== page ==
3. Start small, with something you know for sure you’ll enjoy.

One of the things we tend to do during depression is push ourselves too far: set expectations too high and then be consistently disappointed when we can’t meet them, because duh. They were impossible in the first place. I think we do this to overcome the self-esteem issues that accompany depression sometimes: we think we’re not good enough and then we follow them up with actions that confirm this. It’s a very scary cycle, but it is one that can be broken, and this always starts with small steps.

So what do you do? In the case of reading, it’s probably best to stick to things that you know you enjoyed earlier.

When you’re this upset yourself, reading Camus or Sartre or Kafka or other Literature with a capital ‘L’ that deals with humankind’s problems and why humans tend to be upset in general probably isn’t a very good idea. So why not start with whatever you liked before the Doom Monster swallowed it all up? For me, this meant going back to Harry Potter, then the fantasy genre in general, then other things that I wanted to experiment with. For you, it might be Tintin comics or Enid Blyton stories. Hey, whatever works.

4. Give yourself a little pat in the back for every complete book you read.

Depression can often convince you that your mind is your enemy. That seems to make sense at the time, because it’s the mind that’s getting all worked up and making you feel terrible all the time. What we don’t remember is that though your depression isn’t all you are,  your mind does encompass every part of your personality. So there is a part of your mind that is trying hard to stay afloat, that isn’t whispering horrible things to you, that’s fighting back and starved of love. This part needs affection and a lot of care. Think of it as a small baby, and the only person who can truly love it and take care of it is you.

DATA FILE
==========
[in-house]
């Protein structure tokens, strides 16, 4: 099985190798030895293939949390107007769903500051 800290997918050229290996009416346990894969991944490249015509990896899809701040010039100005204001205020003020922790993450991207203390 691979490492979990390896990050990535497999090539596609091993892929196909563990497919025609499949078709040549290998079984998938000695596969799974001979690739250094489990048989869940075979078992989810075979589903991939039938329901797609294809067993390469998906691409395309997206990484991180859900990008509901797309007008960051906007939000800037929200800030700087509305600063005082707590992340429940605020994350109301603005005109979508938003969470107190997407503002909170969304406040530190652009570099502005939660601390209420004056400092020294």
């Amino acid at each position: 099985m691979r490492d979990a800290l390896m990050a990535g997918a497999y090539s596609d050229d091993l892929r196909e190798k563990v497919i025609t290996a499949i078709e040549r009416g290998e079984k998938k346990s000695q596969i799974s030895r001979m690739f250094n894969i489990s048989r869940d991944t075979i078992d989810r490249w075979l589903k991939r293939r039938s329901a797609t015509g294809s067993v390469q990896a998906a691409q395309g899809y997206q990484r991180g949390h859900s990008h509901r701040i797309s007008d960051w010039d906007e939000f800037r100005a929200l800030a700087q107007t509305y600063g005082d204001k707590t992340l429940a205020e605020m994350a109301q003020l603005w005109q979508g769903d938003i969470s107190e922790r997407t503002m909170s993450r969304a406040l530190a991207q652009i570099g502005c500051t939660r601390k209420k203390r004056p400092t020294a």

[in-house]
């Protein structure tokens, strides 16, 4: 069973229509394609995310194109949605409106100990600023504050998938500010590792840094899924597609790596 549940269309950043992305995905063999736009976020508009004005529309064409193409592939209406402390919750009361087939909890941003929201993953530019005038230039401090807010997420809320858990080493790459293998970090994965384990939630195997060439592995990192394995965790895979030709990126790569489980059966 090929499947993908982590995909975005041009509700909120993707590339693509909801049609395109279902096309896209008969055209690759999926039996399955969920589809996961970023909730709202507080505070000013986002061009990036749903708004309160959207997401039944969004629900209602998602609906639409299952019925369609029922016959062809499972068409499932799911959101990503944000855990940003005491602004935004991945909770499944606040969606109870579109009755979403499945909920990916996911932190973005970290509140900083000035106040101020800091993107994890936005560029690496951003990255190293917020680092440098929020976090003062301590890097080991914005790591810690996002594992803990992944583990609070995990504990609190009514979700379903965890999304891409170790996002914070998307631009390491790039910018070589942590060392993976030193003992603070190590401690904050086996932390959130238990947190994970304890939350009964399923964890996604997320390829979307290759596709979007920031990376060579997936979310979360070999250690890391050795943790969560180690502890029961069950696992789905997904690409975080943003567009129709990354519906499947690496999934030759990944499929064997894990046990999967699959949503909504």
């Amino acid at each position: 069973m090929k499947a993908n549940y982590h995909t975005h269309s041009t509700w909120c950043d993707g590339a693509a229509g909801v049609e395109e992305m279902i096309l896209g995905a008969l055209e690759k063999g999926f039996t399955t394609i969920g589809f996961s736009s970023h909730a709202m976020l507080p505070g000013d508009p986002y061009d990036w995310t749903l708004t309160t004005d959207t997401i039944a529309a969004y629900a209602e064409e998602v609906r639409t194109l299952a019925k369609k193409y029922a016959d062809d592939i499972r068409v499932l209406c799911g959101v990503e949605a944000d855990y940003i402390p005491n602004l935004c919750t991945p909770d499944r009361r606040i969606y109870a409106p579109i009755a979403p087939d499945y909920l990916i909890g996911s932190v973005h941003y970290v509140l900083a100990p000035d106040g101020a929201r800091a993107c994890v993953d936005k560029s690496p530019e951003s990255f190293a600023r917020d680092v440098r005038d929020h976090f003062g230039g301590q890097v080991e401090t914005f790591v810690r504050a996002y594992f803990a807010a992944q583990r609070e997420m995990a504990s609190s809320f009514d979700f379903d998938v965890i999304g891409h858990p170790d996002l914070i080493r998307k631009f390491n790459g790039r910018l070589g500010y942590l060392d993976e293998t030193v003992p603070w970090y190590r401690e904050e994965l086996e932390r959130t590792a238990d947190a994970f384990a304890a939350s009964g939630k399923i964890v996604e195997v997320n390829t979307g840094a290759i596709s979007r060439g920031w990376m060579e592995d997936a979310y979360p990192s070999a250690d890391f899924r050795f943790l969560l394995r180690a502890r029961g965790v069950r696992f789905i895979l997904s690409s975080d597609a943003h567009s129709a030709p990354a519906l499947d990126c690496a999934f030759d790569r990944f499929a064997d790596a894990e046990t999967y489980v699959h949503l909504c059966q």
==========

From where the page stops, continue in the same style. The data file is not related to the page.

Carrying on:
So every time this part helps you to do something you love, like stepping out into the fresh air, cooking your favourite meal or reading a book, give it a hug.

Tell it that everything’s going to be alright. Celebrate the act that you managed to get this far and do so much. Congratulate yourself, and believe: if you’ve made it this far, you can do more. Of course, the ugly, angry, sad part of your mind needs even more love and care, but dealing with that takes a lot of energy and we can get to it later. For now, let the healthy, struggling part of you breathe. Then gently go about approaching this other monster, and say, “Look, all the things you believe about yourself? That isn’t true. See, we managed to read a book today. We managed to do something we loved. Isn’t that great?” And maybe, just maybe, that other monster will start to believe you. Then the healing can begin.

And that’s it!

I hope you liked this list and I hope that it can be of use to you. These are all the things that helped me personally, right, and I can’t say with any authority that they will for others as well. But if they do allow even one person to find their reading mojo again, it’ll be a win. And even if they don’t- hey, at least you know that you’re not alone, and that we’ll get through this together. *hug emoji*

Don’t forget to share this post with your friends if you like it and it could help them.

That’s all for today and I’ll see you tomorrow with some more ways to get your writing mojo back!